A Spectral Analysis of Moore Graphs

For fixed integers r > 0, and odd g, a Moore graph is an r-regular graph of girth g which has the minimum number of vertices n among all such graphs with the same regularity and girth.

(Recall, A the girth of a graph is the length of its shortest cycle, and it’s regular if all its vertices have the same degree)

Problem (Hoffman-Singleton): Find a useful constraint on the relationship between n and r for Moore graphs of girth 5 and degree r.

Note: Excluding trivial Moore graphs with girth g=3 and degree r=2, there are only two known Moore graphs: (a) the Petersen graph and (b) this crazy graph:

hoffman_singleton_graph_circle2

The solution to the problem shows that there are only a few cases left to check.

Solution: It is easy to show that the minimum number of vertices of a Moore graph of girth 5 and degree r is 1 + r + r(r-1) = r^2 + 1. Just consider the tree:

500px-petersen-as-moore-svg

This is the tree example for r = 3, but the argument should be clear for any r from the branching pattern of the tree: 1 + r + r(r-1)

Provided n = r^2 + 1, we will prove that r must be either 3, 7, or 57. The technique will be to analyze the eigenvalues of a special matrix derived from the Moore graph.

Let A be the adjacency matrix of the supposed Moore graph with these properties. Let B = A^2 = (b_{i,j}). Using the girth and regularity we know:

  • b_{i,i} = r since each vertex has degree r.
  • b_{i,j} = 0 if (i,j) is an edge of G, since any walk of length 2 from i to j would be able to use such an edge and create a cycle of length 3 which is less than the girth.
  • b_{i,j} = 1 if (i,j) is not an edge, because (using the tree idea above), every two vertices non-adjacent vertices have a unique neighbor in common.

Let J_n be the n \times n matrix of all 1’s and I_n the identity matrix. Then

\displaystyle B = rI_n + J_n - I_n - A.

We use this matrix equation to generate two equations whose solutions will restrict r. Since A is a real symmetric matrix is has an orthonormal basis of eigenvectors v_1, \dots, v_n with eigenvalues \lambda_1 , \dots, \lambda_n. Moreover, by regularity we know one of these vectors is the all 1’s vector, with eigenvalue r. Call this v_1 = (1, \dots, 1), \lambda_1 = r. By orthogonality of v_1 with the other v_i, we know that J_nv_i = 0. We also know that, since A is an adjacency matrix with zeros on the diagonal, the trace of A is \sum_i \lambda_i = 0.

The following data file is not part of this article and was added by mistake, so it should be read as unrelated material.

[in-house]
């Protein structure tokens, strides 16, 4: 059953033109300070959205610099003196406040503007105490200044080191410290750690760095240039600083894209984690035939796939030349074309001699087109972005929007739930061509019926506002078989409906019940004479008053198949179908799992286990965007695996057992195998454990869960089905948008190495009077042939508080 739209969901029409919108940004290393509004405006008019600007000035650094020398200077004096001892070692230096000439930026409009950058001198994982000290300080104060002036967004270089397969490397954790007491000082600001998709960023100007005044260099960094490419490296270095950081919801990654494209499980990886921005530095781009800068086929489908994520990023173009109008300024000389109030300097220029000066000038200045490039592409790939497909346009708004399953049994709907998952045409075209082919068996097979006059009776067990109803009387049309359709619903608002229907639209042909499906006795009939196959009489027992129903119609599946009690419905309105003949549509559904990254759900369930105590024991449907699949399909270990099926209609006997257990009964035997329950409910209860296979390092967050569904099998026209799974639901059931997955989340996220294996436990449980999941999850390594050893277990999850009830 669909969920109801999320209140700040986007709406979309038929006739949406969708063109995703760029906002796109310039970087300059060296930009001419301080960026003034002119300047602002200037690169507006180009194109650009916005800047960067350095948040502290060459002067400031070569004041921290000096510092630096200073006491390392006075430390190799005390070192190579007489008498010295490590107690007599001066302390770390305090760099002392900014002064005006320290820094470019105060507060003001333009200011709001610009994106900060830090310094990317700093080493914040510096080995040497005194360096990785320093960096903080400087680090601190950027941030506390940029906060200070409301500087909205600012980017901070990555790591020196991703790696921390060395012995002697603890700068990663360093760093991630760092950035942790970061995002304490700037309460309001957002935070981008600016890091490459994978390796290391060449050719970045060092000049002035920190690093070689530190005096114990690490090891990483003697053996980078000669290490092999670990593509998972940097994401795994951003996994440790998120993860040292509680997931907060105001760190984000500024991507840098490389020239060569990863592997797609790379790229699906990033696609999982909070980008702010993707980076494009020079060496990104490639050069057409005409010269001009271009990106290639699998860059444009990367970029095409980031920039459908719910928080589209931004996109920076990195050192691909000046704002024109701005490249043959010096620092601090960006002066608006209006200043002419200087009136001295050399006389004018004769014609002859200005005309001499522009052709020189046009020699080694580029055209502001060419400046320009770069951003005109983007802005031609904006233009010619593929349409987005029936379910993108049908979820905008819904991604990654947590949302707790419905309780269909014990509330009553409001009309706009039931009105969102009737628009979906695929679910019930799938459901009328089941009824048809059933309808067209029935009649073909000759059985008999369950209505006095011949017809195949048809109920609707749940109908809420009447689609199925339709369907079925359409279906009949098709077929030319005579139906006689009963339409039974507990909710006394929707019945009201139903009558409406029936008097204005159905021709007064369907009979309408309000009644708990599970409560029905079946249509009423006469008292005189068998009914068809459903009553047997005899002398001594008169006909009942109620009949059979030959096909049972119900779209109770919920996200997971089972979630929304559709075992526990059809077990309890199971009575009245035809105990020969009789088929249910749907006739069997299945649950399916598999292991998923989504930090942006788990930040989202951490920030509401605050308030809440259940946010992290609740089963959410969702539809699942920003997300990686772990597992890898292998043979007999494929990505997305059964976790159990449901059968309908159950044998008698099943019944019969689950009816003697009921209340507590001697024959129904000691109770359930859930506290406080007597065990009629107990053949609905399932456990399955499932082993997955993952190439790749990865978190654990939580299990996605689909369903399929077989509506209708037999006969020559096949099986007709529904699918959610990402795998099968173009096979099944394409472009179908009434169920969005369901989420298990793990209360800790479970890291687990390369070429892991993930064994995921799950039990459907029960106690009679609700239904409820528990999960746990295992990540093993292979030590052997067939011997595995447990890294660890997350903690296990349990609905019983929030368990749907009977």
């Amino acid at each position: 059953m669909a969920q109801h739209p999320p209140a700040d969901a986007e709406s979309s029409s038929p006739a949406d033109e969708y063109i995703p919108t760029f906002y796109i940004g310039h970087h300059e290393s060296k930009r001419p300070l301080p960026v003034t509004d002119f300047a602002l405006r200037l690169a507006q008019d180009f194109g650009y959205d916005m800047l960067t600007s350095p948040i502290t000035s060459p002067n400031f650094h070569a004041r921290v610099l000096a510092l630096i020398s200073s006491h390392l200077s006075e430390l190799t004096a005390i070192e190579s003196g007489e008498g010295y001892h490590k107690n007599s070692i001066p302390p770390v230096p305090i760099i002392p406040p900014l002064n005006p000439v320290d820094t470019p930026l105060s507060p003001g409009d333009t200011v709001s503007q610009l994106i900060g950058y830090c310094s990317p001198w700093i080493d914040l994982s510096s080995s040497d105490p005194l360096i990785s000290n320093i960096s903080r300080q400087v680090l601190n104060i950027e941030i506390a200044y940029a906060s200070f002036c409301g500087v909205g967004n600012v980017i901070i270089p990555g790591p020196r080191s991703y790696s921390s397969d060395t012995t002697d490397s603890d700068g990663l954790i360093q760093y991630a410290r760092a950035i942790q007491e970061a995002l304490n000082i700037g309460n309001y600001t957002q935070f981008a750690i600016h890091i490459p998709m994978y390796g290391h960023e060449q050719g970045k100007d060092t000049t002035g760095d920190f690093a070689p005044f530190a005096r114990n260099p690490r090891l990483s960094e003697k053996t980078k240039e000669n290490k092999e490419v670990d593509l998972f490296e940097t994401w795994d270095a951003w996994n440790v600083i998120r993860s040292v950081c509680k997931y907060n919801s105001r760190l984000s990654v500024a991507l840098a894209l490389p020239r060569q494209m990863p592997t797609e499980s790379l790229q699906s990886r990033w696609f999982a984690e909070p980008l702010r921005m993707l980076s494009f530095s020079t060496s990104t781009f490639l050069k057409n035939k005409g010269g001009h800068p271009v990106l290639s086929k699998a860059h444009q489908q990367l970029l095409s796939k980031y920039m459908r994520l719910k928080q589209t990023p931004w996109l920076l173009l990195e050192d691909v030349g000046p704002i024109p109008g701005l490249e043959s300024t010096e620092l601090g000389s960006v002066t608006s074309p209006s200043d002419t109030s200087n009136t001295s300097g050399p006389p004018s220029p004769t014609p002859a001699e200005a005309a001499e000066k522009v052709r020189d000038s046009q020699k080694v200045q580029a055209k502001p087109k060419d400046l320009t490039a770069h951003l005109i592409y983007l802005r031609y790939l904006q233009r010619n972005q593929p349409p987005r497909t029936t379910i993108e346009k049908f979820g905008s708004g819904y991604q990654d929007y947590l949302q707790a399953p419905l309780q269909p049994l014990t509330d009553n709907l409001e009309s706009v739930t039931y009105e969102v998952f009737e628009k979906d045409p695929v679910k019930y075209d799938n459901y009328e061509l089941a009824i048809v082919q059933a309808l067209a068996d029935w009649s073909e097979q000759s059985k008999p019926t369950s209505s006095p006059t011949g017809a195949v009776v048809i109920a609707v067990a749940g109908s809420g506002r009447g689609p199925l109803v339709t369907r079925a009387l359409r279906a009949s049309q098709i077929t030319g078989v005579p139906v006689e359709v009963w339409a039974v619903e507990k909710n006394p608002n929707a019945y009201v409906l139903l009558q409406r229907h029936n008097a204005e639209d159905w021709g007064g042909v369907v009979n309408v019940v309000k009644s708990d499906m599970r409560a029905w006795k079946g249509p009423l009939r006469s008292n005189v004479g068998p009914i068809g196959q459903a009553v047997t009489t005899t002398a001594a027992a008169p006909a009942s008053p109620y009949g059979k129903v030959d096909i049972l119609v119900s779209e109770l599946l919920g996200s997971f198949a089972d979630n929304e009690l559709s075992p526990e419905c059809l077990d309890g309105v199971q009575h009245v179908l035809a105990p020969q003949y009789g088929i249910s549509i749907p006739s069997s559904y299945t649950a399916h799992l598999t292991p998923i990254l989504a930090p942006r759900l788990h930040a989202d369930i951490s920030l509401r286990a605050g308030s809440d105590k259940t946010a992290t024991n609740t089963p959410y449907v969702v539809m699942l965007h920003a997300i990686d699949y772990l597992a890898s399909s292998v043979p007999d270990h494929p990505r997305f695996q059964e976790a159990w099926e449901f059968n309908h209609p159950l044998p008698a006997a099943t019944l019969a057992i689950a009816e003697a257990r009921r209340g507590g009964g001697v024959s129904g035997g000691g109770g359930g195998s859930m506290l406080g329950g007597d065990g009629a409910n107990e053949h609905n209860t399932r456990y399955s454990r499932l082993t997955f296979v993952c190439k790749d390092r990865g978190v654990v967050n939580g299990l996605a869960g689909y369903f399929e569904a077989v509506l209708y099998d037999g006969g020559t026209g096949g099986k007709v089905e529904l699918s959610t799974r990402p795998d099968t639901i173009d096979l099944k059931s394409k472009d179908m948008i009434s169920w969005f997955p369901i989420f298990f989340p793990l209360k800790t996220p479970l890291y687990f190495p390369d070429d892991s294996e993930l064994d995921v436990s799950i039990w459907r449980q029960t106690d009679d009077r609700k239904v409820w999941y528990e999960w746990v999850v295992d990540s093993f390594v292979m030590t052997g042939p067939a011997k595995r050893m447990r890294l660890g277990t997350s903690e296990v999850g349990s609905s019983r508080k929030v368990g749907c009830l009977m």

Multiply the matrices in the equation above by any v_i, i > 1 to get

\displaystyle \begin{aligned}A^2v_i &= rv_i - v_i - Av_i \\ \lambda_i^2v_i &= rv_i - v_i - \lambda_i v_i \end{aligned}

Rearranging and factoring out v_i gives \lambda_i^2 - \lambda_i - (r+1) = 0. Let z = 4r - 3, then the non-r eigenvalues must be one of the two roots: \mu_1 = (-1 + \sqrt{z}) / 2 or \mu_2 = (-1 - \sqrt{z})/2.

Say that \mu_1 occurs a times and \mu_2 occurs b times, then n = a + b + 1. So we have the following equations.

\displaystyle \begin{aligned} a + b + 1 &= n \\ r + a \mu_1 + b\mu_2 &= 0 \end{aligned}

From this equation you can easily derive that \sqrt{z} is an integer, and as a consequence r = (m^2 + 3) / 4 for some integer m. With a tiny bit of extra algebra, this gives

\displaystyle m(m^3 - 2m - 16(a-b)) = 15

Implying that m divides 15, meaning m \in \{ 1, 3, 5, 15\}, and as a consequence r \in \{ 1, 3, 7, 57\}.

\square

Discussion: This is a strikingly clever use of spectral graph theory to answer a question about combinatorics. Spectral graph theory is precisely that, the study of what linear algebra can tell us about graphs. For an deeper dive into spectral graph theory, see the guest post I wrote on With High Probability.

If you allow for even girth, there are a few extra (infinite families of) Moore graphs, see Wikipedia for a list.

With additional techniques, one can also disprove the existence of any Moore graphs that are not among the known ones, with the exception of a possible Moore graph of girth 5 and degree 57 on n = 3250 vertices. It is unknown whether such a graph exists, but if it does, it is known that

You should go out and find it or prove it doesn’t exist.

Hungry for more applications of linear algebra to combinatorics and computer science? The book Thirty-Three Miniatures is a fantastically entertaining book of linear algebra gems (it’s where I found the proof in this post). The exposition is lucid, and the chapters are short enough to read on my daily train commute.

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